Early Voting Graphic

PHOENIX (3TV/CBS 5) - Around election time in Maricopa County, you'll frequently hear the following terms thrown around: early, absentee or mail-in voting.

It sounds confusing and complicated. But it's actually quite simple for Maricopa County voters. All ballots that are cast before election day are early ballots. To get an early ballot, you must first register to vote. Then be sure to request a mail-in ballot by the deadline. You can do that by registering for either a one-time mail-in ballot or to be put on the permanent early voting list (PEVL). 

Once you've requested a mail-in ballot, you've got several options

  1. Complete your ballot at home and then follow one of these steps:
    • Mail it: Postmarks don't count so your ballot must make it to election officials by 7 p.m. on November 3. If it doesn't, then your vote will not count.
    • Drop it off at an early voting center or drop box before or on election day.
  2. Vote in person 
    • Go to an early voting center and vote in person. Your mail-in ballot would then be voided.
    • Vote in person at a voting center on election day. Your mail-in ballot would then be voided. 

When do early ballots get counted?

In Maricopa County, the recorder's office starts counting early ballots on October 20, 2020.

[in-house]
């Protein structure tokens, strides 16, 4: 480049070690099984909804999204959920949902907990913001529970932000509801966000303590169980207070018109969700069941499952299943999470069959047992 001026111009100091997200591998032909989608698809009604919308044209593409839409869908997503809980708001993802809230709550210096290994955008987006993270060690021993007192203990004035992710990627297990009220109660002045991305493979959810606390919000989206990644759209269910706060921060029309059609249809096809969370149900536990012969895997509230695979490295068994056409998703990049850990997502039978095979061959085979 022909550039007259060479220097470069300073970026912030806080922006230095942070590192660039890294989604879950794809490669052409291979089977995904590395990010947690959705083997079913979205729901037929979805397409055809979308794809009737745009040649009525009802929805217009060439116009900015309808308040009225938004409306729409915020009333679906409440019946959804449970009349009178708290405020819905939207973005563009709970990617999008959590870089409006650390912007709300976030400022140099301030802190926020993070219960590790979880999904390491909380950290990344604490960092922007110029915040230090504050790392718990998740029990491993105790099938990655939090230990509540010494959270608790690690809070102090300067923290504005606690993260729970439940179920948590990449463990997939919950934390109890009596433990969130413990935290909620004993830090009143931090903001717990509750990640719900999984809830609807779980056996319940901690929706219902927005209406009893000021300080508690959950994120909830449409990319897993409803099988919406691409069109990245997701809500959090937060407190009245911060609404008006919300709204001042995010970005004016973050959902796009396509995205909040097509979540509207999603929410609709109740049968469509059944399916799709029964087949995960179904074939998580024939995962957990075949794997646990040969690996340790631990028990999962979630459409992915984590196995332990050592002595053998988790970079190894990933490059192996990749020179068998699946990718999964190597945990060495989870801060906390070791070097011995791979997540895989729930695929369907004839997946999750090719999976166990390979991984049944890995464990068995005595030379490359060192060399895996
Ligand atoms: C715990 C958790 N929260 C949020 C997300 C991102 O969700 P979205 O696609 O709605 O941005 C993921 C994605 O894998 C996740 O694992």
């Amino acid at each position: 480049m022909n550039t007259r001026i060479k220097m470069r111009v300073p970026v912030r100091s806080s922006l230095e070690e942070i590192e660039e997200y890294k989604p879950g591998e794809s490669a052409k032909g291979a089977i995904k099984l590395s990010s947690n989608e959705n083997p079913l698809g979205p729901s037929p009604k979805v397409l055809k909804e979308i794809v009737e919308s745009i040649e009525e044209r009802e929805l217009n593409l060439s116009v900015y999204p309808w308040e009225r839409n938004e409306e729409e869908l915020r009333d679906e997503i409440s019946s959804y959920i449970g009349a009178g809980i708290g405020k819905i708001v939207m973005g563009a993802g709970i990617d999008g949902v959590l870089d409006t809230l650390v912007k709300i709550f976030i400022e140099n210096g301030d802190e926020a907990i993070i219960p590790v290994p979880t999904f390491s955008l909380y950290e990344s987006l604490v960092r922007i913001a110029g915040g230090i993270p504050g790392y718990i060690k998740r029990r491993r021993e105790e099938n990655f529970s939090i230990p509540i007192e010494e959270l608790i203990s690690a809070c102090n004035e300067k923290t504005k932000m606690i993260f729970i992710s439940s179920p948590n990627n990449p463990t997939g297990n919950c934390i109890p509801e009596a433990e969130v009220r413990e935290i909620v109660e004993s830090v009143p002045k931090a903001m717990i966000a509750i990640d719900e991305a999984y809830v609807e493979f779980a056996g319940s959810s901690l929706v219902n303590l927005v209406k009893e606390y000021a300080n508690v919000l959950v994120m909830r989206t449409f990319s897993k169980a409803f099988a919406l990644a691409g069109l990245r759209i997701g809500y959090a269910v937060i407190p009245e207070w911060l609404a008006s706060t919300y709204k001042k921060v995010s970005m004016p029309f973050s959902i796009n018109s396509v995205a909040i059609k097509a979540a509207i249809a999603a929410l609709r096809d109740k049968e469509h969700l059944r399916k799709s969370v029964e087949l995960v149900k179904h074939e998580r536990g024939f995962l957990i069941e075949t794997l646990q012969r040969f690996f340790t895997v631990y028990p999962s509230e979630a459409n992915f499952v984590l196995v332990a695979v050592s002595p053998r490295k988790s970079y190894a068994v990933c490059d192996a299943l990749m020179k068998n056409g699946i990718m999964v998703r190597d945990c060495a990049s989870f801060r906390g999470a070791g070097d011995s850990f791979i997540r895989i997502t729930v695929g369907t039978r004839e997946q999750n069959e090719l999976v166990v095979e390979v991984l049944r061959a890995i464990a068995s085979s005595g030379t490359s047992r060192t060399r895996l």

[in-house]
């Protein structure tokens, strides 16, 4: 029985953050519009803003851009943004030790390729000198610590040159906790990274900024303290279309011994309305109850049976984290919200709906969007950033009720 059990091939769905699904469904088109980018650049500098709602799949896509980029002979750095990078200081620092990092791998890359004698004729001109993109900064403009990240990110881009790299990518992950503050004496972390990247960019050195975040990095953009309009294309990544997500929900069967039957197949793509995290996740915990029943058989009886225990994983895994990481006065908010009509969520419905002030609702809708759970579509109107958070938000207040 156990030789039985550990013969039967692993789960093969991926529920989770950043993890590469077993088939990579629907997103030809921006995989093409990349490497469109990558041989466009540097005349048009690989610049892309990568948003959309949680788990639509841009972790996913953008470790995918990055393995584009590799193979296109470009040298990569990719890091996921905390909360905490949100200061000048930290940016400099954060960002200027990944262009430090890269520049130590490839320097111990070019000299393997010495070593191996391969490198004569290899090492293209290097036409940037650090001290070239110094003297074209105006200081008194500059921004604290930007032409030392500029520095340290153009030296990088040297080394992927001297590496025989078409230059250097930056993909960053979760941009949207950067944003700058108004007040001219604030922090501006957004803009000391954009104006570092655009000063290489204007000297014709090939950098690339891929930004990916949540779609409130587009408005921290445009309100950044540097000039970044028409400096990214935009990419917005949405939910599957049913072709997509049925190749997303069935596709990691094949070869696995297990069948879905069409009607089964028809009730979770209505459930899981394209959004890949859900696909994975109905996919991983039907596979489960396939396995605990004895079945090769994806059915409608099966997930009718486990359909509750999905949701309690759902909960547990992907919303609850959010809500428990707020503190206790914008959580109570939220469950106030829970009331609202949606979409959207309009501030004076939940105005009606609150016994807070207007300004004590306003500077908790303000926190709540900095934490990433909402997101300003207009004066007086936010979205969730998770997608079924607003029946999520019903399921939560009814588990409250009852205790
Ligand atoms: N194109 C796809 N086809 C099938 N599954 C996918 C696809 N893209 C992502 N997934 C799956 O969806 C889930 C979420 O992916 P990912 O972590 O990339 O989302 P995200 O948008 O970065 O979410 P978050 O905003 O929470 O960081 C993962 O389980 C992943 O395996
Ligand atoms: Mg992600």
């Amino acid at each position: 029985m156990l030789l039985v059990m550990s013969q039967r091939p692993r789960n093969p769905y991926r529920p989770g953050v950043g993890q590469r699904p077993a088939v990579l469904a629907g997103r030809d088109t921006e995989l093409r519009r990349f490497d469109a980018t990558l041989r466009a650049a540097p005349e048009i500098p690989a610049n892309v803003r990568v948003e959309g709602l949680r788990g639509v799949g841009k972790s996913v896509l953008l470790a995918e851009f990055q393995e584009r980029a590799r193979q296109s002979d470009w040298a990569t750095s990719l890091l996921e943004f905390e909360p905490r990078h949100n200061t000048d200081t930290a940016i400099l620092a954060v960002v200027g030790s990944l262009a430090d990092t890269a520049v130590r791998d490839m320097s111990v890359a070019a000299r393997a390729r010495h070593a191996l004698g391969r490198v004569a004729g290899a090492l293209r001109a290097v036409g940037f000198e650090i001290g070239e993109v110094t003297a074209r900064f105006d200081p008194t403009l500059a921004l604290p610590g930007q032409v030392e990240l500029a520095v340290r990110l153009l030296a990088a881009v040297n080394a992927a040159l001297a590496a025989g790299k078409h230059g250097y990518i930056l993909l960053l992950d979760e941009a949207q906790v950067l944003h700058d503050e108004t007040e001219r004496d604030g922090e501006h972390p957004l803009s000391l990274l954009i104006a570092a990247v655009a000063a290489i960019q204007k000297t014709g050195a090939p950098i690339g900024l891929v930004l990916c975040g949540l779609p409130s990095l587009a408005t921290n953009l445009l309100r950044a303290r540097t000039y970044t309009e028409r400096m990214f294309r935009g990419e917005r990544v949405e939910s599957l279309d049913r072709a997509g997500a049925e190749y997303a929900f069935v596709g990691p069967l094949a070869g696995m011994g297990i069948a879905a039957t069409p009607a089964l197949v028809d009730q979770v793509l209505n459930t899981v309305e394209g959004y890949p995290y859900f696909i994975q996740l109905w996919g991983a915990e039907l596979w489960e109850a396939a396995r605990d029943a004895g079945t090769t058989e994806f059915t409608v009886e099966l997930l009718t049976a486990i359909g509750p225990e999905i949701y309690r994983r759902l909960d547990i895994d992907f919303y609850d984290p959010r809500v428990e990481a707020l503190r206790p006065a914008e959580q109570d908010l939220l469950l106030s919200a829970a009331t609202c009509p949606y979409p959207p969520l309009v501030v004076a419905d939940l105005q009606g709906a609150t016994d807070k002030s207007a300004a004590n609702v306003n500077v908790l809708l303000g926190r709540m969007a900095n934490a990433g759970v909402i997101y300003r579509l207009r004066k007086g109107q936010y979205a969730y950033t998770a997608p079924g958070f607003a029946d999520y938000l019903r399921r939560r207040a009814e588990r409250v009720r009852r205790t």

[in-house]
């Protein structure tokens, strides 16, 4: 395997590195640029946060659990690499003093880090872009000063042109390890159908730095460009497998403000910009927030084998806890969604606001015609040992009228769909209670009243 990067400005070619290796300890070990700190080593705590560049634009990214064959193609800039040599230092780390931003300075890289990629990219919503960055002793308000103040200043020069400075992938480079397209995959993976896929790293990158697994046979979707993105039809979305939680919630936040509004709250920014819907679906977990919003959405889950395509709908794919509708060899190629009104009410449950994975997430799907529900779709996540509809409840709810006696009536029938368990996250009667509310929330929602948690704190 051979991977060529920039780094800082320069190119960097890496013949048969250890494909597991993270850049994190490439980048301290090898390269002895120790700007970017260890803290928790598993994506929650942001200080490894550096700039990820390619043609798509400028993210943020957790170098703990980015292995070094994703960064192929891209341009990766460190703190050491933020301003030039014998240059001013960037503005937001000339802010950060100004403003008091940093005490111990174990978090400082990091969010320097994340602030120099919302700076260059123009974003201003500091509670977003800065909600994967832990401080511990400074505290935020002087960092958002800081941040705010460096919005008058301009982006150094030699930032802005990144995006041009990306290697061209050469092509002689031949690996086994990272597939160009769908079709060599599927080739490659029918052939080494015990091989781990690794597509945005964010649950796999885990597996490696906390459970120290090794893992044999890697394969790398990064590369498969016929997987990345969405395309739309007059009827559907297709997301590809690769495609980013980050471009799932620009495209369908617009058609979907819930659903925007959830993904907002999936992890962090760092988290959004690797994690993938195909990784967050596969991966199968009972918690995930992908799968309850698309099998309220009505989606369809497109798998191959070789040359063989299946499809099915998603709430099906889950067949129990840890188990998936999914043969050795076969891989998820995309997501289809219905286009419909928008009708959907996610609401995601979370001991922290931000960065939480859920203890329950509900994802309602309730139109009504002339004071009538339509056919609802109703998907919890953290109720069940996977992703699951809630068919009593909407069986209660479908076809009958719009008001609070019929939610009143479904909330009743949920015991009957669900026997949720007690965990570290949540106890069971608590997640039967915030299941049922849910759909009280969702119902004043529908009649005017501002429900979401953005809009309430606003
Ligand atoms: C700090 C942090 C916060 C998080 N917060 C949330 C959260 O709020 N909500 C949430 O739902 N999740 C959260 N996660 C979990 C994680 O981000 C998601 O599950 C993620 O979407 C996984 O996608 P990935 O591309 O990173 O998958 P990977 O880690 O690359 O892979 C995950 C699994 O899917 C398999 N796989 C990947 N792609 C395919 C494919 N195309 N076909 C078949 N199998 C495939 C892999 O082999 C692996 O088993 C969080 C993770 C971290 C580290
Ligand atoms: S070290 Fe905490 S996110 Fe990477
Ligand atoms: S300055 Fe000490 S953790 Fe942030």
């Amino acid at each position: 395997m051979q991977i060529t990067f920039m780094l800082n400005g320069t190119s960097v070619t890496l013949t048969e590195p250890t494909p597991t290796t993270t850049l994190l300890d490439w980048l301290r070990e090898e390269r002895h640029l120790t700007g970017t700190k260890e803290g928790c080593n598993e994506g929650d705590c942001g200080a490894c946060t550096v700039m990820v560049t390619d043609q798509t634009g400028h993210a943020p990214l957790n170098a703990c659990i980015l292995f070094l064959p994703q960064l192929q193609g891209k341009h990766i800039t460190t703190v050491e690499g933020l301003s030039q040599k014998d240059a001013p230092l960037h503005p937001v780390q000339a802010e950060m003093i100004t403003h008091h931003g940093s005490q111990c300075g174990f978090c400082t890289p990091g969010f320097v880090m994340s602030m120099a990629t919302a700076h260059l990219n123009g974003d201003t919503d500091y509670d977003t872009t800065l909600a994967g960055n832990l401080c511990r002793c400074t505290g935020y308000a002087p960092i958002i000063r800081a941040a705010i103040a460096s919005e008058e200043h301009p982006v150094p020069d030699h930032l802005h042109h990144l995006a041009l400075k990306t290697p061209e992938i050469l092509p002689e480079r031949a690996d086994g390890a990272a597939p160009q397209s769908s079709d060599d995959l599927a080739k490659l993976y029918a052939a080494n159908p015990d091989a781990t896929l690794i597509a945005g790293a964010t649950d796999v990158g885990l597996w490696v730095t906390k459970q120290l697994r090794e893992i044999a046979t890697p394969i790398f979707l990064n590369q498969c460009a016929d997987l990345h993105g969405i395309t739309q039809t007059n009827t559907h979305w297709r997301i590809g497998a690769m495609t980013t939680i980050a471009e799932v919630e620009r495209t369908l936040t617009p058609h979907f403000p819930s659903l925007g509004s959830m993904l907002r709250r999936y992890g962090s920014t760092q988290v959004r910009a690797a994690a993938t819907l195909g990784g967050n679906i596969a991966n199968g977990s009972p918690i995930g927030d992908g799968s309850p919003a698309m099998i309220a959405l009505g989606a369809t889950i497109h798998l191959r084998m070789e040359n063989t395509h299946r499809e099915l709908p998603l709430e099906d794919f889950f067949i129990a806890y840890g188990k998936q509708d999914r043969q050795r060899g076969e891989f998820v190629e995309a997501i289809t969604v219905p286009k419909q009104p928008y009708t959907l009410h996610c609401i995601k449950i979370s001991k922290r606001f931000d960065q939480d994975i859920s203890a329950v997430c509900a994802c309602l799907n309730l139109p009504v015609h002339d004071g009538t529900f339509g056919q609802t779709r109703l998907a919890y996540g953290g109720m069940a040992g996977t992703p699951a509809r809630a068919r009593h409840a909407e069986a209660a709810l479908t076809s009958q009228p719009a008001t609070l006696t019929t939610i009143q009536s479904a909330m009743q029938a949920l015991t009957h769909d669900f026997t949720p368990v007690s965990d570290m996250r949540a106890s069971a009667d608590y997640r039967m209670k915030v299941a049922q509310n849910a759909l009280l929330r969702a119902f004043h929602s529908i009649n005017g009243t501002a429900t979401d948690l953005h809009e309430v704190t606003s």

Important Dates:

  • In-person early voting begins, ballots mailed: Oct. 7
  • Deadline to register to vote: 11:59 p.m. on Thursday, Oct. 15
  • Last day to request early (mail-in) ballot: Oct. 23 at 5 p.m.
    • USPS Recommendation: Request your mail-in ballot at least 15 days before election day. The USPS stresses the earlier the better. 
  • Last day to mail back your ballot: Oct. 27
    • It's important to know that this is a recommendation.
    • In Arizona, postmarks do NOT count. The ballot must be received by the County Elections Officials by 7 p.m. on Election Day, whether it is mailed back or dropped off at a voting location or drop box.

Important Links:

Editor's Notes: The deadline to register to vote has been changed twice since the original article was published. The first change on Oct. 10 reflected a court's decision extending the voter registration deadline to Oct. 23. The change on Oct. 14 reflected a different court's decision to move the deadline to Thursday, Oct 15.


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